Economic Impact of Climate Change on Food

Kirsten Long

When it comes to vegetables, celery is as basic as it gets, but it isn’t the easiest veggie to grow so if the climate doesn’t cooperate it can mean you’ll pay more at the market for the crunchy green. In fact, this is exactly what happened recently when celery, which is usually sold for as little as $1.99 was priced as high as $5.99 in stores across Canada.

Mother nature dictates the price of food and in recent years weather extremes have had a significant impact on food production.

Last year additional evidence showing the impacts extreme weather is putting on foodstuffs such as wheat, came from research done by HSBC, an independent research firm that focuses on emerging markets. As a result of climate change, the price of these agriculture commodities will continue to be volatile in the long term.

A multitude of studies over the years have warned us of the danger’s climate change, drought and changing weather can have on food supplies and on economies. A recent report from Verisk Maplecroft expressed further concern of the impacts on worker productivity and export revenues, stating that the effects will hit vulnerable countries and the world’s poorest citizens the hardest. The heat stress from climate change has the potential to cost West Africa almost $10 billion in export value by 2050.

Tackling climate change and food supply

There are many ways to combat the impacts of global warming on our food supply. A study posted in 2017 in Science Daily indicated that by increasing soil carbon sequestration in agriculture we might be able to decrease greenhouse gas emissions without putting any risk on food security. Carrying out farming practices like crop rotations, cover cropping, as well as residue management, preserves the carbon stored in the soil and results in higher crop yields. The soil carbon sequestration initiatives could curb up to 65 per cent of the carbon tax while also providing a solution to climate change mitigation and adaptation.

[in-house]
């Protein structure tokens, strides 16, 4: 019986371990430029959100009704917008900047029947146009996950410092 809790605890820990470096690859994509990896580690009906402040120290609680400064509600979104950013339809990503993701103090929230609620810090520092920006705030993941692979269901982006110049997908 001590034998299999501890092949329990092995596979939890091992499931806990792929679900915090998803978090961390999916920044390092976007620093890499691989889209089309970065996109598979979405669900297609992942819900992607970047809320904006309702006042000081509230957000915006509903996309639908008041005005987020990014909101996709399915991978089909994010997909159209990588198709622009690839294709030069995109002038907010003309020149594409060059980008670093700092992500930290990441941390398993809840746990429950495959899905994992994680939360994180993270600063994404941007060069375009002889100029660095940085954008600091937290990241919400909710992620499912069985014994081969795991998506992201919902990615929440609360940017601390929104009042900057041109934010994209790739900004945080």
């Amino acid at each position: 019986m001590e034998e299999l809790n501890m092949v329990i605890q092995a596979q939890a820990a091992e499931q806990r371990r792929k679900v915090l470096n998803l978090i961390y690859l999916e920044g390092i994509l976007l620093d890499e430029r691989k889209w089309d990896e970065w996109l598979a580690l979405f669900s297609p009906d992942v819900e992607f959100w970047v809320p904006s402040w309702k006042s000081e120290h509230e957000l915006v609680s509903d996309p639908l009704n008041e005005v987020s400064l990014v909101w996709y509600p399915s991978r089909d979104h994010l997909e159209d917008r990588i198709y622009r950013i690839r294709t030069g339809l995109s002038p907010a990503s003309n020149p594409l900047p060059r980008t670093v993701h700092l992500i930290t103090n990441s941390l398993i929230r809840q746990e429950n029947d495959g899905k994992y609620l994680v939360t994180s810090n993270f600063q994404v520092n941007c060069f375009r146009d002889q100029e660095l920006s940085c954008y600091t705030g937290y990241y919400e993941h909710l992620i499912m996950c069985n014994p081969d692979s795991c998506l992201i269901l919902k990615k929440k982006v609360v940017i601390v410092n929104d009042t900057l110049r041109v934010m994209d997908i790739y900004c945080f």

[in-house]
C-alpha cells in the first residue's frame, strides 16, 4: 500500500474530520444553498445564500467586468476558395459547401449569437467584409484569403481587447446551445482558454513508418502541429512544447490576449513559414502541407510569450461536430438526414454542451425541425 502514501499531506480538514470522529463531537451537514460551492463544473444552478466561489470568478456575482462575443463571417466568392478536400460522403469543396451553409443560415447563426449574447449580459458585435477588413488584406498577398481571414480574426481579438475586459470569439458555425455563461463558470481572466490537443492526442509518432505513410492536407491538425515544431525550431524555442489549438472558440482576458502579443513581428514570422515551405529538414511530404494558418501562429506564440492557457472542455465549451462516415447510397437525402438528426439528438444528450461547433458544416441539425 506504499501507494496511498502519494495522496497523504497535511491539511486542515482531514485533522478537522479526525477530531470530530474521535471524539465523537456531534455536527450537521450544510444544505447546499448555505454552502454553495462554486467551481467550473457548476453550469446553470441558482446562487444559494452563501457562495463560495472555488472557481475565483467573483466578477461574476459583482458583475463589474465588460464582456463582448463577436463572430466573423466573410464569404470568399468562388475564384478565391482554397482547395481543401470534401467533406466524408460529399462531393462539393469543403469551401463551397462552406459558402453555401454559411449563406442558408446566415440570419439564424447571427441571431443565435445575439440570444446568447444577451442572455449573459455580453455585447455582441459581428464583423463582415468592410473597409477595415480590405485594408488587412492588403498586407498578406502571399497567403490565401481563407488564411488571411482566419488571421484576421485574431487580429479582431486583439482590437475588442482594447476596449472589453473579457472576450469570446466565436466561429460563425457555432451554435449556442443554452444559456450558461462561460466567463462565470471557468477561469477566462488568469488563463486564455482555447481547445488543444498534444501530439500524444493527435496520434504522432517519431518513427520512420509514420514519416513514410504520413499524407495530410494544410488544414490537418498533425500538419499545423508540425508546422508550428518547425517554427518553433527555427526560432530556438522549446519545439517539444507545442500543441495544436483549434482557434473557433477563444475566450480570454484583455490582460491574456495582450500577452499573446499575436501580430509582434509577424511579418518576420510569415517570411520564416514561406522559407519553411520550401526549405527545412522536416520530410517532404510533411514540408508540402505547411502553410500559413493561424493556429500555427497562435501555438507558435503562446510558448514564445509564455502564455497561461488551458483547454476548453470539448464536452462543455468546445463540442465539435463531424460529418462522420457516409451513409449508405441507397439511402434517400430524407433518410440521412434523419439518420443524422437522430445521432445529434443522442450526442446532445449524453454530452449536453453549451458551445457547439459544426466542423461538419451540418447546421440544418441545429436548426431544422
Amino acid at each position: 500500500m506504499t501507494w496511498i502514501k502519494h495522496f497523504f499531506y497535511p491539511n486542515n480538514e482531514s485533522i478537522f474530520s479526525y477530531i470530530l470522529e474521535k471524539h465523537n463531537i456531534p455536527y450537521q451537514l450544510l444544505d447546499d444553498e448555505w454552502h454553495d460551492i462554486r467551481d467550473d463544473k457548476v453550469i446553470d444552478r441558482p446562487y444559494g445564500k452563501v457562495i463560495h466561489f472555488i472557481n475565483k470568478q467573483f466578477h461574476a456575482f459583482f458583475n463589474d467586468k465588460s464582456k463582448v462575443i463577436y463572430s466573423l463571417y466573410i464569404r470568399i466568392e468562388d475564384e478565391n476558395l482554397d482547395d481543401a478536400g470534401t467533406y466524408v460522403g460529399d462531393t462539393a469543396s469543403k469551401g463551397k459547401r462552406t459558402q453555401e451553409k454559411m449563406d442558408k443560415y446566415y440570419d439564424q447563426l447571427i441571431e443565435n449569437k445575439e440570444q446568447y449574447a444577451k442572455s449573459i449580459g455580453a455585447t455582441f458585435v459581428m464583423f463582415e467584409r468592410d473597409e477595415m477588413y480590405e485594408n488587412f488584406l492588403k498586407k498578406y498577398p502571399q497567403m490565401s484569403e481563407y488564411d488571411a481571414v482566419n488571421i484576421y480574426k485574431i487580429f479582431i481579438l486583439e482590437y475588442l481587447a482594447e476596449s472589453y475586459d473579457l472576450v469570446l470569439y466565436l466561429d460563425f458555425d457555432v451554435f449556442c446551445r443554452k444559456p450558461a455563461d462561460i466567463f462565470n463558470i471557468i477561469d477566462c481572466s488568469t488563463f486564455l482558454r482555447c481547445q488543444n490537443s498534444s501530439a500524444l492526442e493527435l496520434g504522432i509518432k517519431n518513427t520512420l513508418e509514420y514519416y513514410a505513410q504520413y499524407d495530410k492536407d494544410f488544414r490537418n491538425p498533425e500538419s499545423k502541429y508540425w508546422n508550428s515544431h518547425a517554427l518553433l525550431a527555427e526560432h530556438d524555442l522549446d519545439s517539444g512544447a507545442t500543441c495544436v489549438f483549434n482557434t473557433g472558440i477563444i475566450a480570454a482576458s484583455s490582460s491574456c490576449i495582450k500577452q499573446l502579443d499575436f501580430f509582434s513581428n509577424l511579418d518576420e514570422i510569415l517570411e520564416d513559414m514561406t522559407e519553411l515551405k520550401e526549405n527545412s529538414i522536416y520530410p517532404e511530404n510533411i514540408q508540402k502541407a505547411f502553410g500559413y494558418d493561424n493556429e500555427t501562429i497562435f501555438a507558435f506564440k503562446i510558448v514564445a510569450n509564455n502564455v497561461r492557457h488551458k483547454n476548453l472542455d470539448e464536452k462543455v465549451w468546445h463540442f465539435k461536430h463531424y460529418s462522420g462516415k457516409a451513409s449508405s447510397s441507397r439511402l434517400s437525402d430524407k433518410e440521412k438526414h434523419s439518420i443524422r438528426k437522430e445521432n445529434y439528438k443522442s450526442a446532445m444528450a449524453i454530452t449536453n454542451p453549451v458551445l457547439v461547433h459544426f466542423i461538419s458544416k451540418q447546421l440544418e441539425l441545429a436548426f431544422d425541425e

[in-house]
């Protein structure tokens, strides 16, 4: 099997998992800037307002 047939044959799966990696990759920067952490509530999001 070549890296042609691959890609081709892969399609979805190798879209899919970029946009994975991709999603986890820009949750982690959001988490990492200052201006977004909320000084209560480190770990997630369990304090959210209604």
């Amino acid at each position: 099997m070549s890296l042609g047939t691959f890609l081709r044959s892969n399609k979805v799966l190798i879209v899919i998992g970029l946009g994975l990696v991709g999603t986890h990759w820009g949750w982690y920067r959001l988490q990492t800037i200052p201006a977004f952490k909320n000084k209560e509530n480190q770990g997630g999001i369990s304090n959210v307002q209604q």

Numerous ideas are emerging when it comes to climate change and food. Good Use is a juice company located in San Francisco, California that sources surplus fresh produce before it is sent to a landfill in order to reduce food waste. Together, Good Use and local Bay Area farms work to source the cosmetically damaged and surplus produce to help create additional income for local distributers, as well as reduce production costs.

Similarly, farmers are turning to regenerative farming to mitigate the impacts their farms have on the environment and make them more resilient. Regenerative farming involves management practices that aim to regenerate soil health through the increase of organic matter. Some of the practices include minimizing tillage, increasing soil fertility, building soil biodiversity and sequestering carbon in the soil. As a result, these practices can help to offset the effect of climate change and reduce greenhouse gas emissions. Regenerative farming has been around since the 1980s, however it has seen a spike in attention recently as more people become aware of the carbon footprint we create based on our food choices.

All of the practices and ideas mentioned here are effective ways to help reduce our impacts on the planet. Agricultural scientists are continuing to search new ways to combat climate change and secure our food supply, knowing that the more initiatives we employ, the stronger impact we can make.

Kirsten Long is a graduate of the Sprott School of Business at Carleton University. She recently received her Bachelor of Commerce with honours and has a strong interest in marketing, corporate law, environmental issues, as well as health and wellness. She has been a contributing blogger for Sparta for the past two years.